Meet the Scientist, February 9 2017
We'd like you to get to know a bit about our Science Distilled speakers before the monthly talks. We'll post short profiles to give you a glimpse of the personality and background of our featured scientists!
We sat down with our two speakers for February's Science Distilled: Dr. Lauren Hirao, a postdoctoral scholar in the Medical Microbiology and Immunology department, and Brenna Kiniry, a Ph.D. candidate in Microbiology. Both scientists are working on HIV research at UC Davis.
What inspired you to study science?
Brenna: I grew up on a farm and was given a microscope kit while I was in elementary school. I would take gum, saliva, water from our llama pond, put them on slides and look at them under the microscope. The first time I saw little creatures under the slide I thought "oh my god!" I would often talk with my father, a doctor, about science and it instilled in me from a young age just how cool science was.
Lauren: In 6th grade we had a science fair project and I got the highest grade in the class. I thought to myself I must be kind of good at this! In middle school I also happened to be the best in my science class, and that kept me going and interested in science. From there the rest is history.
How does audience change the way you communicate your science?
Brenna: Kids are much more open to listening to what you have to say. They get excited about something new immediately. If you can hook them in with something fascinating, you have their attention. Adults come with preconceived notions of how they think the world works. Personal beliefs can even hinder adults' ability to look at the scientific data, or accept the findings.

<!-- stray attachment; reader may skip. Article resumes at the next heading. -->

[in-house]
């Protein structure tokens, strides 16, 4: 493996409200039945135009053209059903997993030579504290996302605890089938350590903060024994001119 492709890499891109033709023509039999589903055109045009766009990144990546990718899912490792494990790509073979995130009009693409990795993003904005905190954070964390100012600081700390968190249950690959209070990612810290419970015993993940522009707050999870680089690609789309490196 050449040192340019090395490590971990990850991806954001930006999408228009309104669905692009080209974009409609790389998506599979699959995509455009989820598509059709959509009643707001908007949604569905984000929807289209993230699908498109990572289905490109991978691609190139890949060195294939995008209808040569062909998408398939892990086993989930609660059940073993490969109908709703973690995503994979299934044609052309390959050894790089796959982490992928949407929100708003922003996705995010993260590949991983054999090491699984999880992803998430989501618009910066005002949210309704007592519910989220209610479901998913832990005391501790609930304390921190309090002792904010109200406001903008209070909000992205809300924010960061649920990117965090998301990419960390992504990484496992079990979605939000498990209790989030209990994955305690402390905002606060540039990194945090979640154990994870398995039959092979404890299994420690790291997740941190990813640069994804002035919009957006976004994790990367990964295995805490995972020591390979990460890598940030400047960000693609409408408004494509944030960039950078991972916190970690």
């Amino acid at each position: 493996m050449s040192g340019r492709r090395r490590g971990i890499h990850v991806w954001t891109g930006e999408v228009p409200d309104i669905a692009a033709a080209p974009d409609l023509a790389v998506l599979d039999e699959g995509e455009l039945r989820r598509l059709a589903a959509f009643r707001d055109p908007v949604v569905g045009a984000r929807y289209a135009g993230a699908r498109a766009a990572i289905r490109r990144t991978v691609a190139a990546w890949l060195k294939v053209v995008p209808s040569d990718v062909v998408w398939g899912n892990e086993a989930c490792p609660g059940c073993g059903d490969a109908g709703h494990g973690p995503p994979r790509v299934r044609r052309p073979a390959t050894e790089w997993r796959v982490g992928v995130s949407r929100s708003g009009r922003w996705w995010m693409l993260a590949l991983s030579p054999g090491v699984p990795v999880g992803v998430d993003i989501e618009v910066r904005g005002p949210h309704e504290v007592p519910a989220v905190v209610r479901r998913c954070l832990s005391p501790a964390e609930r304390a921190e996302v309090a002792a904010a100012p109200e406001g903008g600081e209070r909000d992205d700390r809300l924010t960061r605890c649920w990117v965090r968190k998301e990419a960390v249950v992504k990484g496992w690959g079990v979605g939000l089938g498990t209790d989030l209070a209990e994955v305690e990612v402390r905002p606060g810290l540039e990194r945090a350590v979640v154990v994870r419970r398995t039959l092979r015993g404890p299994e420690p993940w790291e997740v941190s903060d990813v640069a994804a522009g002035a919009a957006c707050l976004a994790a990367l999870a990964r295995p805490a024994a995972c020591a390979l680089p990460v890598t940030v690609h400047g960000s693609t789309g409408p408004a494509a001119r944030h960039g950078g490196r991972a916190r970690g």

Lauren: When I speak with friends who aren't in biology, I try using the public health approach. I relate the science back to them. The politics of our science can be interesting, behind the scenes of the paper. Which means being skeptical. For example, if a press release is tied to a science conference rather than a published article, take it with a huge grain of salt.
How do you set your science workday off to a good start?
Brenna: Music is a big motivator, though the genre depends on how well my experiments are going! I also like to give myself a list of tasks I'm going to concentrate on that day, and try my best.
Lauren: On our floor we have a European style morning routine. We always start our day with coffee and chatting together.
How do you spend your time when you're not busy working in the lab?
Brenna: I try to play an active role in science-based medicine and skepticism. If a friend brings me some new story about a new miracle food, I'll turn them back to look critically at the data. Besides that, I fill up my time with science communication, and I love to exercise.
Lauren: I'm always searching for the next novel thing. So if it's not in the lab, it's outside it. Falconry, flying trapeze, or traveling. The weirder the activity the more likely I'll do it. I like to take my nephews on fun adventures. We always do something they've never done before, but now the bar is set really high! Parasailing, swimming with sharks, just a few examples of trying to broaden their worldview.
Interview by Nicole Soltis and Bobby Castagna of Sac Science Distilled